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How much we Love to Save the Planet more than we Love the Planet

by Shweta Ravi

I’m called back into my body, after what might be called years of dim remembrance. I’m at the crest of what seems like a Ferris wheel’s loop, its rods and struts jammed and jutting. I scream like an alarmed kakapo but people don’t heed me, if they are people at all, limping on bones distorted like the horns of an impala. Another sprawl of fire tears through my town, turning to tephra, all that was once magnificent. Once. When we believed well or pretended well. Who knows.

I can’t stop gazing at what I’m looking. Two bizarrely similar, shapeshifted versions of my beloved daughter crawling amidst the howling specimens of the human race. But where’s Miriam? I see her sneak out like a fire wraith, her caramel braids burnt, clawing away those two anomalies into her embrace. Daughter’s daughters! I’m swept by an atavistic urge to kiss them, hug them, wheel their perambulators… but flames lash in uneven rhythms. I unspool my frantic arms, but no…not a pulse pounces in my wrist. No sweat beads skid down my temples, no epidermal reminders of a life beating within. Ascending flames don’t even tint me yellow because, is my blood no longer red?

A gong peals. Downwards. Closer. Summons the sweep of my gaze around. 11, 10, 9, 8,7, 6, 5, 4, 3, 2, 1 and I.

The wheel is a freestanding oversized vintage clock, wedging me like a relic, into the cleft in number 12. Its hands touch me with judgement. Below, bare and brutal, the blaze tails off lives, daughter by daughter…  Is there anyone out there? Can you hear my sobs? My bestial laughter? Aren’t the happily dead supposed to be happy and dead? The clock is a face of glass, labelled on its back plate are words but flipped on their heads for I peer from the top. Can you tell me what it says?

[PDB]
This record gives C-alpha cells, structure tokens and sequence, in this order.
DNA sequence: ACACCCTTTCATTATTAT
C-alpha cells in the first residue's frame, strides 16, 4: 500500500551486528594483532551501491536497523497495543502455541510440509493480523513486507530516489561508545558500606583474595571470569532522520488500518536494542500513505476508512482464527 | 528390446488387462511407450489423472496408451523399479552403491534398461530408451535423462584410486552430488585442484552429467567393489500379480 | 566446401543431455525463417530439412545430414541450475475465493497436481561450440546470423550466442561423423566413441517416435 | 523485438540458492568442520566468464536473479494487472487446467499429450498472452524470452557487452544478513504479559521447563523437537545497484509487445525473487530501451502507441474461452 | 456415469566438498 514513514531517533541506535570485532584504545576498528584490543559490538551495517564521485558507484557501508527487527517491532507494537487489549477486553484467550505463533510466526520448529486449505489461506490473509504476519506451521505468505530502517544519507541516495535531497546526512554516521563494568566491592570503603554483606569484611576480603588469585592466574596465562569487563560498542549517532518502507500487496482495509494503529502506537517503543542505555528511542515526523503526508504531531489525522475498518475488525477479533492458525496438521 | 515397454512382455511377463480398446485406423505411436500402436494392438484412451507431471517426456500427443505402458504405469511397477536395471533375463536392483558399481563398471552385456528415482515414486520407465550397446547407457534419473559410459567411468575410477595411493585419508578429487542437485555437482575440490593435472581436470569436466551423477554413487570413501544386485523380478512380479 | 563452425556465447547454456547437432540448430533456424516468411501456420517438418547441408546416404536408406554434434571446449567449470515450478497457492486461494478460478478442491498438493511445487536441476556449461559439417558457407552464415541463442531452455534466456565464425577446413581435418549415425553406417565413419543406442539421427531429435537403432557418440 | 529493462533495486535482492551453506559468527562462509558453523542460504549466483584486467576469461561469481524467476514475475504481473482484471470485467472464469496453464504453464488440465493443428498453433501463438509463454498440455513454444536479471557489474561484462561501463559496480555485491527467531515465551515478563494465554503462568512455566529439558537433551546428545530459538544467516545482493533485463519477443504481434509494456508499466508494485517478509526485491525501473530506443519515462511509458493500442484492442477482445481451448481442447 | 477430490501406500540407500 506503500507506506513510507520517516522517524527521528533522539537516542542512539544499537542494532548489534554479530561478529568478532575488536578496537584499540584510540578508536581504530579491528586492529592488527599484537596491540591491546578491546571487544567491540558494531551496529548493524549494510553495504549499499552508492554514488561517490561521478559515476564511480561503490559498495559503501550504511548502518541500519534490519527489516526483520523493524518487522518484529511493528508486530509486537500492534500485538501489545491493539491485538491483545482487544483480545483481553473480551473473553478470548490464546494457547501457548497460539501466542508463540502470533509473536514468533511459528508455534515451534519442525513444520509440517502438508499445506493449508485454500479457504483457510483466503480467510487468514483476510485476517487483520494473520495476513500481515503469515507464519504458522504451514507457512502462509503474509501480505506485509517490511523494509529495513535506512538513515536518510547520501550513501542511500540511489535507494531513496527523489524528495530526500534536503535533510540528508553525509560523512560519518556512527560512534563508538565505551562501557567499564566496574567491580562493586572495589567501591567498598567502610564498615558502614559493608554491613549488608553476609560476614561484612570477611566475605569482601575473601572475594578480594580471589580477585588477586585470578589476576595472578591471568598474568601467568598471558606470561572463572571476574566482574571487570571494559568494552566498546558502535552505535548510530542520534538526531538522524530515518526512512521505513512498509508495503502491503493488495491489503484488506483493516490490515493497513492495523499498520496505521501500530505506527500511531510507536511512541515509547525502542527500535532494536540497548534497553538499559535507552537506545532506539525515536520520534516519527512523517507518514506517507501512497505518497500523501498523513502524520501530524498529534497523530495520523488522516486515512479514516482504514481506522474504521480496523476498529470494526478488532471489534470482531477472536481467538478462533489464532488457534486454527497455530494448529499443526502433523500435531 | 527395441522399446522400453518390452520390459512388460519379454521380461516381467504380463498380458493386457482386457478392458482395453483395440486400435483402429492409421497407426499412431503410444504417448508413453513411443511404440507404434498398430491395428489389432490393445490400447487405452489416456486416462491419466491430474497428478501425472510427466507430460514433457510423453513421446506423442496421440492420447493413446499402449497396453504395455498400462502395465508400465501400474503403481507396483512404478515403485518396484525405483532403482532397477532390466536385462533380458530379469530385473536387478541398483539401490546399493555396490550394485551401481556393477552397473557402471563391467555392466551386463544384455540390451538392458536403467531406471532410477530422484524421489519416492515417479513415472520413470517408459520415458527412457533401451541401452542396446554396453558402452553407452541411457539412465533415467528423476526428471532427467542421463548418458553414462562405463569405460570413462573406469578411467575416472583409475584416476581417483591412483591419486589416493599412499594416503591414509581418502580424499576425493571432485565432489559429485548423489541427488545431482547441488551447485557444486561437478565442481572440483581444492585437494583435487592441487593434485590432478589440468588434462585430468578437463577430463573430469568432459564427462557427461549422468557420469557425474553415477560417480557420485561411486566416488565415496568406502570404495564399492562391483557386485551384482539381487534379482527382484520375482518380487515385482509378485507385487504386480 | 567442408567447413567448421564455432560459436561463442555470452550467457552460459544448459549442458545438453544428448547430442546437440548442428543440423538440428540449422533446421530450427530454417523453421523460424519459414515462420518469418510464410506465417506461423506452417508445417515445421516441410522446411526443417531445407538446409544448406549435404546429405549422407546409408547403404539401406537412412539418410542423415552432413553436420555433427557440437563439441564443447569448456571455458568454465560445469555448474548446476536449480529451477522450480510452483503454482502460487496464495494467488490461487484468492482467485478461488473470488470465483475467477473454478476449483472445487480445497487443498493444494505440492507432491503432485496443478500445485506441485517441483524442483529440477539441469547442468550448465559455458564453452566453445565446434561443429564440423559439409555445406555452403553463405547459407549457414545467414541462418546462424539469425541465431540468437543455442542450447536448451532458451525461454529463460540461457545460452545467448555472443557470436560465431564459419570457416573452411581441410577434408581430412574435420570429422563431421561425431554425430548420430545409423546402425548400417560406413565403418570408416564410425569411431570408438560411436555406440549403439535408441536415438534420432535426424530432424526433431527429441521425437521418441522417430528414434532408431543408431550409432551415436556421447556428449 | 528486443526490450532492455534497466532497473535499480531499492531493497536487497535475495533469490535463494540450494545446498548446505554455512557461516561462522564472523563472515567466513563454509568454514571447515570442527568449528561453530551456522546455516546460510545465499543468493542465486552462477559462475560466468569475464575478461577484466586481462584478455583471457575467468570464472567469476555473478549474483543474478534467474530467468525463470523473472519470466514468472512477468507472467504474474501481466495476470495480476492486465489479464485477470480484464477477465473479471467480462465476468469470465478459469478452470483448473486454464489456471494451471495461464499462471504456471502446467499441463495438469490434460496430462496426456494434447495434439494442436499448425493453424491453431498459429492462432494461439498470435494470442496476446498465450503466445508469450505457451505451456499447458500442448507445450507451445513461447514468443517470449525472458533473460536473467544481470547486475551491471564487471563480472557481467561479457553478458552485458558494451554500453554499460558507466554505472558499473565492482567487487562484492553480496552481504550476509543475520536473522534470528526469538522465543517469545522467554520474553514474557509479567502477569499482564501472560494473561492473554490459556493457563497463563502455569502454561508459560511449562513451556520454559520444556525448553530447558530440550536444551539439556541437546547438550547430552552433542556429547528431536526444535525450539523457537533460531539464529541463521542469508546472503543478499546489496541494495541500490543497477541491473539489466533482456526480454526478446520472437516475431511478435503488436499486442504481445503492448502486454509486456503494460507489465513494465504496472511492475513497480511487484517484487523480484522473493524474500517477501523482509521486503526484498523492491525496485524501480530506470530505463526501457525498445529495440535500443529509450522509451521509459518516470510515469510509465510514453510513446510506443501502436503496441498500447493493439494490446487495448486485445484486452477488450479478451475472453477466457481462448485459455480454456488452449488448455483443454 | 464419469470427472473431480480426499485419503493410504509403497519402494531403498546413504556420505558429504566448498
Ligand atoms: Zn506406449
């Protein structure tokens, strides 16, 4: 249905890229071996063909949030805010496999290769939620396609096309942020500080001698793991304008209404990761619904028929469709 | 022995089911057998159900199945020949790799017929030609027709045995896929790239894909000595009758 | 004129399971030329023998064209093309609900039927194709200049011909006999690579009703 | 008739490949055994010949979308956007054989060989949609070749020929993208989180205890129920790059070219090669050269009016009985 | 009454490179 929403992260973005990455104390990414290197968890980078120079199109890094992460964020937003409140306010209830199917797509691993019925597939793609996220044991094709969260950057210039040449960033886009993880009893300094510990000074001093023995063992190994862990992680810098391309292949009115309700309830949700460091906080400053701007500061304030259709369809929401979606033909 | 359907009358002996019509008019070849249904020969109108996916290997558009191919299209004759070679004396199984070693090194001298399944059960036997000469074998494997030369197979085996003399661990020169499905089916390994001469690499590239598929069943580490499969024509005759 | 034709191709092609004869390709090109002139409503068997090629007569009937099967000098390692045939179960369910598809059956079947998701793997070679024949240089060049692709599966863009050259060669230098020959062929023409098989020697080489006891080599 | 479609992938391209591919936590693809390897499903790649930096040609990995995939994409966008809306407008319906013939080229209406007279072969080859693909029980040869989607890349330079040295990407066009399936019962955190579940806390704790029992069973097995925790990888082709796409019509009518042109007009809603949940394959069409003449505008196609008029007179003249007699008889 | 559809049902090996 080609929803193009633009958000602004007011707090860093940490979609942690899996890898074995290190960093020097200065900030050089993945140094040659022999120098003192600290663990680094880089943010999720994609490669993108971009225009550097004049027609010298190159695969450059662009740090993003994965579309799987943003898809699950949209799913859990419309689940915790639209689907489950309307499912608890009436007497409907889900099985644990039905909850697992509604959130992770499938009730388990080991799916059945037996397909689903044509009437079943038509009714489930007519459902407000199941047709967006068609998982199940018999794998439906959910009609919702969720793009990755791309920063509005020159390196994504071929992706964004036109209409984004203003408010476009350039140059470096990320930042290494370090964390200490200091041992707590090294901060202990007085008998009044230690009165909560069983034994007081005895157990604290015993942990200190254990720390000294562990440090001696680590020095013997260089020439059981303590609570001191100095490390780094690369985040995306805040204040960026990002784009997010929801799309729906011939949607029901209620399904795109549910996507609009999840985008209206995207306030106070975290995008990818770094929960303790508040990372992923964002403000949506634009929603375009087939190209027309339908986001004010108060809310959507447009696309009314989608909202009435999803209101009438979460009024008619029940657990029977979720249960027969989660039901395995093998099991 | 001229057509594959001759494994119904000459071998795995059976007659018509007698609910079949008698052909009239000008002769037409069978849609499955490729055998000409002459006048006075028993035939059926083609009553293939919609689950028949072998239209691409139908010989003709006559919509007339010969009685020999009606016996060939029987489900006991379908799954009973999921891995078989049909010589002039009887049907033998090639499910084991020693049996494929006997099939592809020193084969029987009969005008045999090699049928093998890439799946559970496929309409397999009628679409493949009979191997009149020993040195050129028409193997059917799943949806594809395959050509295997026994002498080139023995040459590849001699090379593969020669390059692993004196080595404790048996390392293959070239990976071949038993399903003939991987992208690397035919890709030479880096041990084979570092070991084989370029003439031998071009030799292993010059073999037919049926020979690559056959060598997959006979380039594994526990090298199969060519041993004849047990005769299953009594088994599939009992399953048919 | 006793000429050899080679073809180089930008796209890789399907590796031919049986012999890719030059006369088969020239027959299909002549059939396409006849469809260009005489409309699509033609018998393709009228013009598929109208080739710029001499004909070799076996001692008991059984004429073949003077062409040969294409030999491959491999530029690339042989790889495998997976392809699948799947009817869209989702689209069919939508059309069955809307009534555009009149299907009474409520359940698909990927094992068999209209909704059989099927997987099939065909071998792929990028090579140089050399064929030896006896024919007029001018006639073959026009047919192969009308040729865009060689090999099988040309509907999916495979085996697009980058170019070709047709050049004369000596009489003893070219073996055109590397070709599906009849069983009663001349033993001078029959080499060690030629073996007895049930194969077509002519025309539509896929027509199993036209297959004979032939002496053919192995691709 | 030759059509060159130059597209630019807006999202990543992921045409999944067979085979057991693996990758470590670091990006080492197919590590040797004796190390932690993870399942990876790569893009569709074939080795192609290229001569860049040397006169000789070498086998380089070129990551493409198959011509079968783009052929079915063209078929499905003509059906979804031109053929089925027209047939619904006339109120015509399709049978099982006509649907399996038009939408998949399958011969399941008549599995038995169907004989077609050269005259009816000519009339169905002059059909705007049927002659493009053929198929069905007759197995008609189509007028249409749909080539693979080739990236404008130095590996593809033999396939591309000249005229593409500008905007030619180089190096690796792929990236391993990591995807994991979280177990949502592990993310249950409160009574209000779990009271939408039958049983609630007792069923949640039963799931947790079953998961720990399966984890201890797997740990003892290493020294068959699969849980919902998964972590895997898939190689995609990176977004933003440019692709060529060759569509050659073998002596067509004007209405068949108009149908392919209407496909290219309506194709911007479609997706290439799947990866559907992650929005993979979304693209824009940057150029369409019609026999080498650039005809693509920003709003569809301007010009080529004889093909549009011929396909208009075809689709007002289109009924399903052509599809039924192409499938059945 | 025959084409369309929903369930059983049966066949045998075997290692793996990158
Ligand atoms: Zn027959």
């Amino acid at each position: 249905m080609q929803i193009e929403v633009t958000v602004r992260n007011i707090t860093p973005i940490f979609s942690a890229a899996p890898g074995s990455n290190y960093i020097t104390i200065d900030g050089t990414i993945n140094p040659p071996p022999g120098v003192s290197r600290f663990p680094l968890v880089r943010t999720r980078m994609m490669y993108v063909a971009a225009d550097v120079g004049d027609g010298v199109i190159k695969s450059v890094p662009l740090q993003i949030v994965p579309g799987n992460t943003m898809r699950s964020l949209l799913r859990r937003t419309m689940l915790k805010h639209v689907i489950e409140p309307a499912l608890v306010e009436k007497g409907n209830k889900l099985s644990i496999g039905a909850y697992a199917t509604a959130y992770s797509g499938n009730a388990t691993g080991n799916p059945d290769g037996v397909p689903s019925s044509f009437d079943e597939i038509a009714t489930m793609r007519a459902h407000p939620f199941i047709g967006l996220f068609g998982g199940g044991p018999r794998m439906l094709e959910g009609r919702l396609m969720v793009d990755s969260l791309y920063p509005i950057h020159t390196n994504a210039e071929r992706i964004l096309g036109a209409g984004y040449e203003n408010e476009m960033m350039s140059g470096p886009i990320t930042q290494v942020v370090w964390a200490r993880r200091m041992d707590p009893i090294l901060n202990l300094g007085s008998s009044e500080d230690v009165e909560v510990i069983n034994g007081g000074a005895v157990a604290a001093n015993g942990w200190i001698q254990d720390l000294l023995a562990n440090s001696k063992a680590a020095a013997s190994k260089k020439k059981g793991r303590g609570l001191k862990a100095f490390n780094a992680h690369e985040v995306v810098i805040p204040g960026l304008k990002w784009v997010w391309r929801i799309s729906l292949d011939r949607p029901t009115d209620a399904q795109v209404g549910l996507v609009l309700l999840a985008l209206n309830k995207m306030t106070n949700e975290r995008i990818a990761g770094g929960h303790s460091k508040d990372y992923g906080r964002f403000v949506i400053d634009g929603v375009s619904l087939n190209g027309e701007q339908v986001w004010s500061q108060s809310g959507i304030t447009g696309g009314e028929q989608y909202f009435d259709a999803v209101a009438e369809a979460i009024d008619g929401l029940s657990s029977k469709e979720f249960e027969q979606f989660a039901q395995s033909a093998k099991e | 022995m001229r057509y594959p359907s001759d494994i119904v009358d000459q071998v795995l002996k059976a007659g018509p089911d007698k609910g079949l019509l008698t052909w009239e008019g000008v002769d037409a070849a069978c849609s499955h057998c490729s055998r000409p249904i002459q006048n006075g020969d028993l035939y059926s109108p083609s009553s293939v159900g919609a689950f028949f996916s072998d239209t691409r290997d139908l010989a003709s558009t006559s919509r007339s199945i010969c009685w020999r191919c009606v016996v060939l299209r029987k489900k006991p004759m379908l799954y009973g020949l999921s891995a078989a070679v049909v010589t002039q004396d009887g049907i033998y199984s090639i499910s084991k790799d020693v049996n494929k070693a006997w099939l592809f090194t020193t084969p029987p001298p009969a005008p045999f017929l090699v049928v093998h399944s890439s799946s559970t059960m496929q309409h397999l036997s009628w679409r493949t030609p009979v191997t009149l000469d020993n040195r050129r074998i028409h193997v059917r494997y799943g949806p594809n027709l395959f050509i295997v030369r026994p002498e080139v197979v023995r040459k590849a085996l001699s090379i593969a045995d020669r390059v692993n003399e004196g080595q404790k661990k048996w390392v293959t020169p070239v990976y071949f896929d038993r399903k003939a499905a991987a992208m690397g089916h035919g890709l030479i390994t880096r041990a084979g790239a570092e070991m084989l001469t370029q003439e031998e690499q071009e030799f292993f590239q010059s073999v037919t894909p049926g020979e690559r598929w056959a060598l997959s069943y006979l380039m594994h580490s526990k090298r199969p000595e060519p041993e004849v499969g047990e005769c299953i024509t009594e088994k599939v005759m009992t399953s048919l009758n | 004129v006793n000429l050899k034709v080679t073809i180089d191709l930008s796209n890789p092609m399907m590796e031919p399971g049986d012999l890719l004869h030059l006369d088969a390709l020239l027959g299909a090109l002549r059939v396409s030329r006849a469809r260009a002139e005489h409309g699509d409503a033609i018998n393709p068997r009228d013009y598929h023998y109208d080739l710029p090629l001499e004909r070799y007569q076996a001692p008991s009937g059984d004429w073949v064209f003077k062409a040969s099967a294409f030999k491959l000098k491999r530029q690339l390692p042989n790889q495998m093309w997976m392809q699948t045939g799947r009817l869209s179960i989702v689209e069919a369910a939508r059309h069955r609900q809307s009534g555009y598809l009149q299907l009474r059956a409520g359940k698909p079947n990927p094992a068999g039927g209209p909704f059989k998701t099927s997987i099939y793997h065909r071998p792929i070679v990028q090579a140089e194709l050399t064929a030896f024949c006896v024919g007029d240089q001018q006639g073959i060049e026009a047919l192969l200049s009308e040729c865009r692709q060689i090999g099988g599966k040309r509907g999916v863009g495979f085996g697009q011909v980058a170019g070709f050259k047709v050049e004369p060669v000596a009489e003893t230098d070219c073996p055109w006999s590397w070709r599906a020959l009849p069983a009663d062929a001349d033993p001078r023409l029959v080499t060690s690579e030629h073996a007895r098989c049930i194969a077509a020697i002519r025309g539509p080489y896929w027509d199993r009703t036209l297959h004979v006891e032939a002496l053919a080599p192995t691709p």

Product Description

Model: Deed-keeper

Date of Mfg: 09/12/ 2040

Intended Use:  What you see of you is a part of you. The rest of you is perpetuated by the wheel of time in a million oscillations, long after you’re gone. You are resonating in this world through your loved ones, the non-biodegradable world you thought you had exhaled.  


Shweta Ravi is an educator and writer from India. She was shortlisted in the Strands International Flash Fiction Contest. Her work has appeared in various literary journals like Bending Genres, Reflex Fiction,The Cabinet of Heed, Feral Poetry and Versification. She enjoys incarnating in unknown lives until her own ghost insists on claiming her back.


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